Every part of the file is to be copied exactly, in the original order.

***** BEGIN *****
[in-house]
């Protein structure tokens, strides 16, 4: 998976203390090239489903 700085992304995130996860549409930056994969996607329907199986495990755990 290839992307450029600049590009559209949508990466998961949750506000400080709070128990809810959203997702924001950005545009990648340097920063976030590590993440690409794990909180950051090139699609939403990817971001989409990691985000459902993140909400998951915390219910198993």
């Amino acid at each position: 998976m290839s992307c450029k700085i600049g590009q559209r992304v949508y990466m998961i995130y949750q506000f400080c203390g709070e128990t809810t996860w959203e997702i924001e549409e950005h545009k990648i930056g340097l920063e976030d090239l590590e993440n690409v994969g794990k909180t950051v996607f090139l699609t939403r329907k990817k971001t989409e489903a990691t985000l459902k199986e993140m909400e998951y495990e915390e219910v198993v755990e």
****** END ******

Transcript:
[in-house]
């Protein structure tokens, strides 16, 4: 998976203390090239489903 700085992304995130996860549409930056994969996607329907199986495990755990 290839992307450029600049590009559209949508990466998961949750506000400080709070128990809810959203997702924001950005545009990648340097920063976030590590993440690409794990909180950051090139699609939403990817971001989409990691985000459902993140909400998951915390219910198993």
């Amino acid at each position: 998976m290839s992307c450029k700085i600049g590009q559209r992304v949508y990466m998961i995130y949750q506000f400080c203390g709070e128990t809810t996860w959203e997702i924001e549409e950005h545009k990648i930056g340097l920063e976030d090239l590590e993440n690409v994969g794990k909180t950051v996607f090139l699609t939403r329907k990817k971001t989409e489903a990691t985000l459902k199986e993140m909400e998951y495990e915390e219910v198993v755990e």